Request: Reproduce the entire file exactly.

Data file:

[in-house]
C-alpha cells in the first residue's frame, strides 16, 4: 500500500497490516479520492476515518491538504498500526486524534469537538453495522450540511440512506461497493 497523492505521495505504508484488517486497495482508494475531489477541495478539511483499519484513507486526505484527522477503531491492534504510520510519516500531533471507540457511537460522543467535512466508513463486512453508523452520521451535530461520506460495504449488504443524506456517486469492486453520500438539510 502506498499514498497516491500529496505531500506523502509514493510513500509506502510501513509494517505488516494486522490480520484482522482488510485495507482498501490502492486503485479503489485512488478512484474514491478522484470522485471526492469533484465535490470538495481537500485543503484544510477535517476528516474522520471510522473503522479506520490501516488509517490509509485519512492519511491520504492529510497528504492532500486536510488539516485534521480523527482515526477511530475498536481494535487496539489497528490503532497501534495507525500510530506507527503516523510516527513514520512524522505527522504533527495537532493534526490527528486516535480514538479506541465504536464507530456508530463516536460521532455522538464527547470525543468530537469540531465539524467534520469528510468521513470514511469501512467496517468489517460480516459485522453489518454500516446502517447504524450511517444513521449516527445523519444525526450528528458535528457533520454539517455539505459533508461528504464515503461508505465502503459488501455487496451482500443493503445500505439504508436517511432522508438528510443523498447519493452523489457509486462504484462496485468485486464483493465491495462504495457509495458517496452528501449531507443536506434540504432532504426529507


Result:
[in-house]
C-alpha cells in the first residue's frame, strides 16, 4: 500500500497490516479520492476515518491538504498500526486524534469537538453495522450540511440512506461497493 497523492505521495505504508484488517486497495482508494475531489477541495478539511483499519484513507486526505484527522477503531491492534504510520510519516500531533471507540457511537460522543467535512466508513463486512453508523452520521451535530461520506460495504449488504443524506456517486469492486453520500438539510 502506498499514498497516491500529496505531500506523502509514493510513500509506502510501513509494517505488516494486522490480520484482522482488510485495507482498501490502492486503485479503489485512488478512484474514491478522484470522485471526492469533484465535490470538495481537500485543503484544510477535517476528516474522520471510522473503522479506520490501516488509517490509509485519512492519511491520504492529510497528504492532500486536510488539516485534521480523527482515526477511530475498536481494535487496539489497528490503532497501534495507525500510530506507527503516523510516527513514520512524522505527522504533527495537532493534526490527528486516535480514538479506541465504536464507530456508530463516536460521532455522538464527547470525543468530537469540531465539524467534520469528510468521513470514511469501512467496517468489517460480516459485522453489518454500516446502517447504524450511517444513521449516527445523519444525526450528528458535528457533520454539517455539505459533508461528504464515503461508505465502503459488501455487496451482500443493503445500505439504508436517511432522508438528510443523498447519493452523489457509486462504484462496485468485486464483493465491495462504495457509495458517496452528501449531507443536506434540504432532504426529507